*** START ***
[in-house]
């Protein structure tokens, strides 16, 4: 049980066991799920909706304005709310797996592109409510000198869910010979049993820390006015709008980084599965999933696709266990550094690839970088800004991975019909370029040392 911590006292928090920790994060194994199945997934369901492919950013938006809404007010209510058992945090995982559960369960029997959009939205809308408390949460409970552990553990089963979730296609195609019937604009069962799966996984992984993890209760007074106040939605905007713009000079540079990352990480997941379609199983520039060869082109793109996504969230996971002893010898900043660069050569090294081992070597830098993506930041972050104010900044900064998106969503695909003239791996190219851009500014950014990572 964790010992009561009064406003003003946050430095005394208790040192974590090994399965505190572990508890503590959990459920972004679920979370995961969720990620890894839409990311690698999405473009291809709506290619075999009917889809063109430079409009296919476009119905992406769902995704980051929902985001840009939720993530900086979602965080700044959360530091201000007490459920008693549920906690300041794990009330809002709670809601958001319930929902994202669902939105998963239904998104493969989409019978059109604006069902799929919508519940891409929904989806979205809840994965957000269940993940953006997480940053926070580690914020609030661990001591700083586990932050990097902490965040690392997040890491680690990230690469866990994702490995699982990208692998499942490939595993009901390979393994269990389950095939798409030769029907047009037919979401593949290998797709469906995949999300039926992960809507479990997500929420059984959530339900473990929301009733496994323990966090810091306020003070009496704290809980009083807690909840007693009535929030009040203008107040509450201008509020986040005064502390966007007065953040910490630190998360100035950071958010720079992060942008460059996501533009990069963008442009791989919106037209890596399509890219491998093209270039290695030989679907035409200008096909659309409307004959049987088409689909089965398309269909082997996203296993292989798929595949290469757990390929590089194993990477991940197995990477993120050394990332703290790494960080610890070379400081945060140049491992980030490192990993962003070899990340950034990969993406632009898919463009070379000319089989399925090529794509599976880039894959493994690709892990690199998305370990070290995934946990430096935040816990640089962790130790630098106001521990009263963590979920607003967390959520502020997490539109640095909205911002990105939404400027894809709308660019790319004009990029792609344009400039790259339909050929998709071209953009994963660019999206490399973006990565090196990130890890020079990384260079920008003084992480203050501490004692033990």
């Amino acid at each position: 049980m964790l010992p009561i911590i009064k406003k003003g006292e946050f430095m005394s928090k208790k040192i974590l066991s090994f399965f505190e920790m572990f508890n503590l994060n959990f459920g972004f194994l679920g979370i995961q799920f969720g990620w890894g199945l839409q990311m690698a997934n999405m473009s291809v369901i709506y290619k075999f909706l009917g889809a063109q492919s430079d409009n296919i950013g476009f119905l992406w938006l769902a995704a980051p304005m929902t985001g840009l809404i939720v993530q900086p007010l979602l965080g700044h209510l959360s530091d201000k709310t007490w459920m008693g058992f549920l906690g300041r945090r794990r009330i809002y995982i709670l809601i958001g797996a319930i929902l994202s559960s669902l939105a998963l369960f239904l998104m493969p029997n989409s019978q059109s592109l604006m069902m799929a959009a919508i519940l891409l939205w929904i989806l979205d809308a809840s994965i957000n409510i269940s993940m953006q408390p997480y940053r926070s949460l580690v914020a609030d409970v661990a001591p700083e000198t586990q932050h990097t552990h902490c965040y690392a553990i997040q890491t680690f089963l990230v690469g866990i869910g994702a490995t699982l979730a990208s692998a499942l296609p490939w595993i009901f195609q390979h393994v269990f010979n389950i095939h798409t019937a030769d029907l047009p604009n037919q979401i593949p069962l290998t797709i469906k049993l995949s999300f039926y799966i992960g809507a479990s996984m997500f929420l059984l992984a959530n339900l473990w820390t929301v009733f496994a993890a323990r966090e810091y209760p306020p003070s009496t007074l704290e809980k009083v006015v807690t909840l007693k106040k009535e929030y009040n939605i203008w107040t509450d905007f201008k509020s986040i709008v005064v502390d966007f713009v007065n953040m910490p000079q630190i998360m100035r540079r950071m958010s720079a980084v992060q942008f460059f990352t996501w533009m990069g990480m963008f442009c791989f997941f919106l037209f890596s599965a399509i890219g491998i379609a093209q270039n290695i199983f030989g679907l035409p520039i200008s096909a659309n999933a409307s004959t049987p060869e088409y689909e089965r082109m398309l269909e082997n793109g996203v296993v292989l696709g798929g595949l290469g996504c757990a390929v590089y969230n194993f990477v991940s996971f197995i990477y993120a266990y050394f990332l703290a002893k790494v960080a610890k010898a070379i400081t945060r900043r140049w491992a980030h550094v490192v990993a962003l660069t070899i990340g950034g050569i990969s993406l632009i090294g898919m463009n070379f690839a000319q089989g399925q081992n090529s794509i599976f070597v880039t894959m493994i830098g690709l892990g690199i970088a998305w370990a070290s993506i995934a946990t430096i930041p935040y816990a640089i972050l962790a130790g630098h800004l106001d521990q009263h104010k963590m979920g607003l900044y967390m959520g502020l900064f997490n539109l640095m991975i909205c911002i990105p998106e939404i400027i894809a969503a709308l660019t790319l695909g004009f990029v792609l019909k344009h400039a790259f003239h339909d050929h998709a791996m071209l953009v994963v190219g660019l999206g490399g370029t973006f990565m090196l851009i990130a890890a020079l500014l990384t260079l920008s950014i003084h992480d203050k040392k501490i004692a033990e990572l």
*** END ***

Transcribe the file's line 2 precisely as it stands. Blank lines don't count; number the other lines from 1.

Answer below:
């Protein structure tokens, strides 16, 4: 049980066991799920909706304005709310797996592109409510000198869910010979049993820390006015709008980084599965999933696709266990550094690839970088800004991975019909370029040392 911590006292928090920790994060194994199945997934369901492919950013938006809404007010209510058992945090995982559960369960029997959009939205809308408390949460409970552990553990089963979730296609195609019937604009069962799966996984992984993890209760007074106040939605905007713009000079540079990352990480997941379609199983520039060869082109793109996504969230996971002893010898900043660069050569090294081992070597830098993506930041972050104010900044900064998106969503695909003239791996190219851009500014950014990572 964790010992009561009064406003003003946050430095005394208790040192974590090994399965505190572990508890503590959990459920972004679920979370995961969720990620890894839409990311690698999405473009291809709506290619075999009917889809063109430079409009296919476009119905992406769902995704980051929902985001840009939720993530900086979602965080700044959360530091201000007490459920008693549920906690300041794990009330809002709670809601958001319930929902994202669902939105998963239904998104493969989409019978059109604006069902799929919508519940891409929904989806979205809840994965957000269940993940953006997480940053926070580690914020609030661990001591700083586990932050990097902490965040690392997040890491680690990230690469866990994702490995699982990208692998499942490939595993009901390979393994269990389950095939798409030769029907047009037919979401593949290998797709469906995949999300039926992960809507479990997500929420059984959530339900473990929301009733496994323990966090810091306020003070009496704290809980009083807690909840007693009535929030009040203008107040509450201008509020986040005064502390966007007065953040910490630190998360100035950071958010720079992060942008460059996501533009990069963008442009791989919106037209890596399509890219491998093209270039290695030989679907035409200008096909659309409307004959049987088409689909089965398309269909082997996203296993292989798929595949290469757990390929590089194993990477991940197995990477993120050394990332703290790494960080610890070379400081945060140049491992980030490192990993962003070899990340950034990969993406632009898919463009070379000319089989399925090529794509599976880039894959493994690709892990690199998305370990070290995934946990430096935040816990640089962790130790630098106001521990009263963590979920607003967390959520502020997490539109640095909205911002990105939404400027894809709308660019790319004009990029792609344009400039790259339909050929998709071209953009994963660019999206490399973006990565090196990130890890020079990384260079920008003084992480203050501490004692033990």